A virtual server is a set of
instructions given to the home router, telling it that if data comes in over a
specific port (say TCP port 80 for hosting a website) that data should be
allowed through the firewall and forwarded to a specific computer inside the
network. In this way, we can make the website (or whatever else) available
without otherwise compromising the host PCs' firewall security.
Creating a virtual server tends to be the same in almost
all home router models. First consult the documentation to find the
configuration page for 'virtual servers' or the equivalent. When creating a
virtual server, first enter the IP address of the computer that is hosting
the website. Next, find the port that data enters that system on. Enter TCP
port 80, since this is the default port for HTTP.
Finally, choose the port that will be open on the router
to receive incoming data. In most cases, this will be the same as the port on
the host PC, so enter 80 here too. Once all this information is saved to the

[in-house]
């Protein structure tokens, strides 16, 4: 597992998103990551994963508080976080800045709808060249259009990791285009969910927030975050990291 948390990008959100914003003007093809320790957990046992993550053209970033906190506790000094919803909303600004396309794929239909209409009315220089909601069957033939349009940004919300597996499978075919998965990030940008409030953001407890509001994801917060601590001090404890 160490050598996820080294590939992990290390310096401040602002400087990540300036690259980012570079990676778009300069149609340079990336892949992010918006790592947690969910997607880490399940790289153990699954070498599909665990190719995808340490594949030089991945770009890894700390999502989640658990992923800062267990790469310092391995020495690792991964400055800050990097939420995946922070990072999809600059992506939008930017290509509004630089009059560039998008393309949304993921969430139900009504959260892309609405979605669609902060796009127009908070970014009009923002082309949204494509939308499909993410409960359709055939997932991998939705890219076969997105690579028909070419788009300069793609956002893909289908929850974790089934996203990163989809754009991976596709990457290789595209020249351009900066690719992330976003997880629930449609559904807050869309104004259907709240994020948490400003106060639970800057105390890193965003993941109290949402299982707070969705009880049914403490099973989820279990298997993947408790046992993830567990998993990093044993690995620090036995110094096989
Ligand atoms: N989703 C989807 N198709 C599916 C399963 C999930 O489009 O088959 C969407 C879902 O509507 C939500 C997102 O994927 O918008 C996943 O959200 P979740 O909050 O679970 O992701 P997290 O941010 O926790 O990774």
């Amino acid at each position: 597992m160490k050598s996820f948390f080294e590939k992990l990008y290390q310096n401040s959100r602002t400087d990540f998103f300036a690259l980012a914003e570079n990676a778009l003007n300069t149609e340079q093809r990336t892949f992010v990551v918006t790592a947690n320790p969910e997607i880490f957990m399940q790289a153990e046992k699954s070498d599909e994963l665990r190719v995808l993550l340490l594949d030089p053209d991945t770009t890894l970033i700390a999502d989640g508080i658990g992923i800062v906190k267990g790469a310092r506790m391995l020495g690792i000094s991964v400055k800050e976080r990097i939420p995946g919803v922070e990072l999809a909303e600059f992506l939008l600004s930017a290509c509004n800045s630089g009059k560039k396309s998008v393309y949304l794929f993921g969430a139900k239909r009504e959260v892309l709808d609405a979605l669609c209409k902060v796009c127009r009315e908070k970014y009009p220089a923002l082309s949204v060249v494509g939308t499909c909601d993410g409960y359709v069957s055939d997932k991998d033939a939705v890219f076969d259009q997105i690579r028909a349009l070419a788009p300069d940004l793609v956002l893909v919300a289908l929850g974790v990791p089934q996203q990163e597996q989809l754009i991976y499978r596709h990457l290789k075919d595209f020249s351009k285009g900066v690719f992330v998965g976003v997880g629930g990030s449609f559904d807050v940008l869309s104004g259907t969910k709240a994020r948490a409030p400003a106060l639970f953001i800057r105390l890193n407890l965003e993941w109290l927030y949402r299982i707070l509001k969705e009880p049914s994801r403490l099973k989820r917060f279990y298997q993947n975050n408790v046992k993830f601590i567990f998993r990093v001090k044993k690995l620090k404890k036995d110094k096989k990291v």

router, all data coming from the Internet to the firewall on TCP port 80
will be allowed through the firewall and redirected to the host computer, thus allowing access to the website.
Halting IIS website hosting (Windows XP Pro/2000
It's important to note that the Apache service will not
be correctly installed if Microsoft IIS (Internet Information Server) is already
hosting a website on the computer. If there is a website up and running with
IIS already, it need to be stopped before Apache can be used to host a website on the same
system. Apache will not share port 80 (the default port for HTTP web
traffic) with any other application, so any program that monopolizes this port
(including some firewall software) may cause Apache not to install its service
When IIS is installed on Windows XP or 2000, it starts hosting a basic
website automatically. Given this fact, it's quite likely that if you are
using Windows XP Pro or 2000, you are unknowingly hosting a site through the
program. To check on this and stop IIS if necessary, right click on 'my
computer' and go to 'manage'. In the computer management Window, choose
'Internet Information Services' and expand it.
Under the 'web sites' folder, the currently created websites are listed.
The Windows XP IIS default website is 'Default Web Site'.
Right click on 'default web site' and choose 'stop' to stop IIS hosting the
site, allowing Apache to start properly.